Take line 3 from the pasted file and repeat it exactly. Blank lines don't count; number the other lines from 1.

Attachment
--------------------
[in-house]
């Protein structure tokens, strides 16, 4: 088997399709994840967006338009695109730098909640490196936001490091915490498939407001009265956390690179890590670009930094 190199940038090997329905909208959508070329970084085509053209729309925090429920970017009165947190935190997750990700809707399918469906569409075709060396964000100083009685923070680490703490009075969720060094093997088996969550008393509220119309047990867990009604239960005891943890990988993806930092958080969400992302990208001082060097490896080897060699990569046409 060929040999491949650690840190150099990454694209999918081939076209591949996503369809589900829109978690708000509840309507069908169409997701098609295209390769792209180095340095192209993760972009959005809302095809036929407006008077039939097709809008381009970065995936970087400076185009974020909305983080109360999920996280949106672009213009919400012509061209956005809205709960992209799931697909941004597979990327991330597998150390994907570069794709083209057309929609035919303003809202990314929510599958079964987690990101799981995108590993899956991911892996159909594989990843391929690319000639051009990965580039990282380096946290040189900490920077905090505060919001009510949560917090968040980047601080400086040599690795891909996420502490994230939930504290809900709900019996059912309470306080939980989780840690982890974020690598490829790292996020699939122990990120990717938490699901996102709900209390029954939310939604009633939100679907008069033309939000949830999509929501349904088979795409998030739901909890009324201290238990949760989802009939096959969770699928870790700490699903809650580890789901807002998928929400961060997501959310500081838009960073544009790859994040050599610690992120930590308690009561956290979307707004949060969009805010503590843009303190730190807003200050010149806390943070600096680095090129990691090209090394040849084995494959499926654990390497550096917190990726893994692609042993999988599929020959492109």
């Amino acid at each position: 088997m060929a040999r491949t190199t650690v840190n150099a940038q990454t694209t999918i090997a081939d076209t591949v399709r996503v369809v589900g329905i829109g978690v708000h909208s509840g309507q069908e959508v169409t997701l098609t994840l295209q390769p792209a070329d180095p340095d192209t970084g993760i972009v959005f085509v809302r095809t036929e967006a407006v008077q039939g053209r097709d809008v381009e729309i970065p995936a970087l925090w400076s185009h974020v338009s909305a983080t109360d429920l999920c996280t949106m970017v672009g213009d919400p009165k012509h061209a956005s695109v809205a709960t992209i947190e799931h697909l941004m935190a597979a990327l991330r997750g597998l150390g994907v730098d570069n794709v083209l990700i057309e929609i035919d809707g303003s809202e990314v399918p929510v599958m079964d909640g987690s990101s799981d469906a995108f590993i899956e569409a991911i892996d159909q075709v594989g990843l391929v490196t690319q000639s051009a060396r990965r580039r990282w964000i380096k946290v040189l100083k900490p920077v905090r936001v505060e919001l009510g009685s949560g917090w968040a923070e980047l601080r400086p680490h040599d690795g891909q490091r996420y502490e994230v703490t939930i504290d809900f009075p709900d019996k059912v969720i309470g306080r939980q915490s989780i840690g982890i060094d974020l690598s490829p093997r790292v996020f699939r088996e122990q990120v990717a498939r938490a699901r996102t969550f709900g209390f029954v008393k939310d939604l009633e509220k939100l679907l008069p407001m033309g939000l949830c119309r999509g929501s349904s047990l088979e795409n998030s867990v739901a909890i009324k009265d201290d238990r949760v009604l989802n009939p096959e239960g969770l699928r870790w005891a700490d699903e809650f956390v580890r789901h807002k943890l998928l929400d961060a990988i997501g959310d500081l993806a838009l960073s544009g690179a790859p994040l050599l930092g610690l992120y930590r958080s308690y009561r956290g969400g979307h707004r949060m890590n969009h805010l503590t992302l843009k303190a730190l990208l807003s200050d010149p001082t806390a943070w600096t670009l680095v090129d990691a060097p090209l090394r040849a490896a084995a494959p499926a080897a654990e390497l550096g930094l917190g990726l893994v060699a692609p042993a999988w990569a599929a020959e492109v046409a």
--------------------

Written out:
């Amino acid at each position: 088997m060929a040999r491949t190199t650690v840190n150099a940038q990454t694209t999918i090997a081939d076209t591949v399709r996503v369809v589900g329905i829109g978690v708000h909208s509840g309507q069908e959508v169409t997701l098609t994840l295209q390769p792209a070329d180095p340095d192209t970084g993760i972009v959005f085509v809302r095809t036929e967006a407006v008077q039939g053209r097709d809008v381009e729309i970065p995936a970087l925090w400076s185009h974020v338009s909305a983080t109360d429920l999920c996280t949106m970017v672009g213009d919400p009165k012509h061209a956005s695109v809205a709960t992209i947190e799931h697909l941004m935190a597979a990327l991330r997750g597998l150390g994907v730098d570069n794709v083209l990700i057309e929609i035919d809707g303003s809202e990314v399918p929510v599958m079964d909640g987690s990101s799981d469906a995108f590993i899956e569409a991911i892996d159909q075709v594989g990843l391929v490196t690319q000639s051009a060396r990965r580039r990282w964000i380096k946290v040189l100083k900490p920077v905090r936001v505060e919001l009510g009685s949560g917090w968040a923070e980047l601080r400086p680490h040599d690795g891909q490091r996420y502490e994230v703490t939930i504290d809900f009075p709900d019996k059912v969720i309470g306080r939980q915490s989780i840690g982890i060094d974020l690598s490829p093997r790292v996020f699939r088996e122990q990120v990717a498939r938490a699901r996102t969550f709900g209390f029954v008393k939310d939604l009633e509220k939100l679907l008069p407001m033309g939000l949830c119309r999509g929501s349904s047990l088979e795409n998030s867990v739901a909890i009324k009265d201290d238990r949760v009604l989802n009939p096959e239960g969770l699928r870790w005891a700490d699903e809650f956390v580890r789901h807002k943890l998928l929400d961060a990988i997501g959310d500081l993806a838009l960073s544009g690179a790859p994040l050599l930092g610690l992120y930590r958080s308690y009561r956290g969400g979307h707004r949060m890590n969009h805010l503590t992302l843009k303190a730190l990208l807003s200050d010149p001082t806390a943070w600096t670009l680095v090129d990691a060097p090209l090394r040849a490896a084995a494959p499926a080897a654990e390497l550096g930094l917190g990726l893994v060699a692609p042993a999988w990569a599929a020959e492109v046409a």